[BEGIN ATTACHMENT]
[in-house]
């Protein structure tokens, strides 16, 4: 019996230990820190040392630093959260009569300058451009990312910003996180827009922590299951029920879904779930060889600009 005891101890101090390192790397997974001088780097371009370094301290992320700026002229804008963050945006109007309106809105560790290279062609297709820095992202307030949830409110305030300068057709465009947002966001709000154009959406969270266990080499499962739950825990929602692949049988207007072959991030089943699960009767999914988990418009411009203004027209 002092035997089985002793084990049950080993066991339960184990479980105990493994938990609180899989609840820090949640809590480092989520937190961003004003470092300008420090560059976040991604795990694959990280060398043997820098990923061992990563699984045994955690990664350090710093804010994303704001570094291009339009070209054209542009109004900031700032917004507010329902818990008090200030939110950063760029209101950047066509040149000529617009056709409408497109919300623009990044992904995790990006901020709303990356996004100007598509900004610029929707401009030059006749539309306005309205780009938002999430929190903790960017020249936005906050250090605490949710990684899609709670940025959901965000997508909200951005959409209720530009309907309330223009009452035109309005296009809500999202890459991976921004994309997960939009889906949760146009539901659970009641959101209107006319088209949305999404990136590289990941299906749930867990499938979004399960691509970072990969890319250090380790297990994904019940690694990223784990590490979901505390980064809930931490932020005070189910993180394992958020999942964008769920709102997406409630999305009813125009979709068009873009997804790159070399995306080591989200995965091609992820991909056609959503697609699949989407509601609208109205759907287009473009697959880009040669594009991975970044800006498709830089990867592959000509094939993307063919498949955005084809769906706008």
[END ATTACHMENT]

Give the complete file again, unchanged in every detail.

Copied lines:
[in-house]
């Protein structure tokens, strides 16, 4: 019996230990820190040392630093959260009569300058451009990312910003996180827009922590299951029920879904779930060889600009 005891101890101090390192790397997974001088780097371009370094301290992320700026002229804008963050945006109007309106809105560790290279062609297709820095992202307030949830409110305030300068057709465009947002966001709000154009959406969270266990080499499962739950825990929602692949049988207007072959991030089943699960009767999914988990418009411009203004027209 002092035997089985002793084990049950080993066991339960184990479980105990493994938990609180899989609840820090949640809590480092989520937190961003004003470092300008420090560059976040991604795990694959990280060398043997820098990923061992990563699984045994955690990664350090710093804010994303704001570094291009339009070209054209542009109004900031700032917004507010329902818990008090200030939110950063760029209101950047066509040149000529617009056709409408497109919300623009990044992904995790990006901020709303990356996004100007598509900004610029929707401009030059006749539309306005309205780009938002999430929190903790960017020249936005906050250090605490949710990684899609709670940025959901965000997508909200951005959409209720530009309907309330223009009452035109309005296009809500999202890459991976921004994309997960939009889906949760146009539901659970009641959101209107006319088209949305999404990136590289990941299906749930867990499938979004399960691509970072990969890319250090380790297990994904019940690694990223784990590490979901505390980064809930931490932020005070189910993180394992958020999942964008769920709102997406409630999305009813125009979709068009873009997804790159070399995306080591989200995965091609992820991909056609959503697609699949989407509601609208109205759907287009473009697959880009040669594009991975970044800006498709830089990867592959000509094939993307063919498949955005084809769906706008």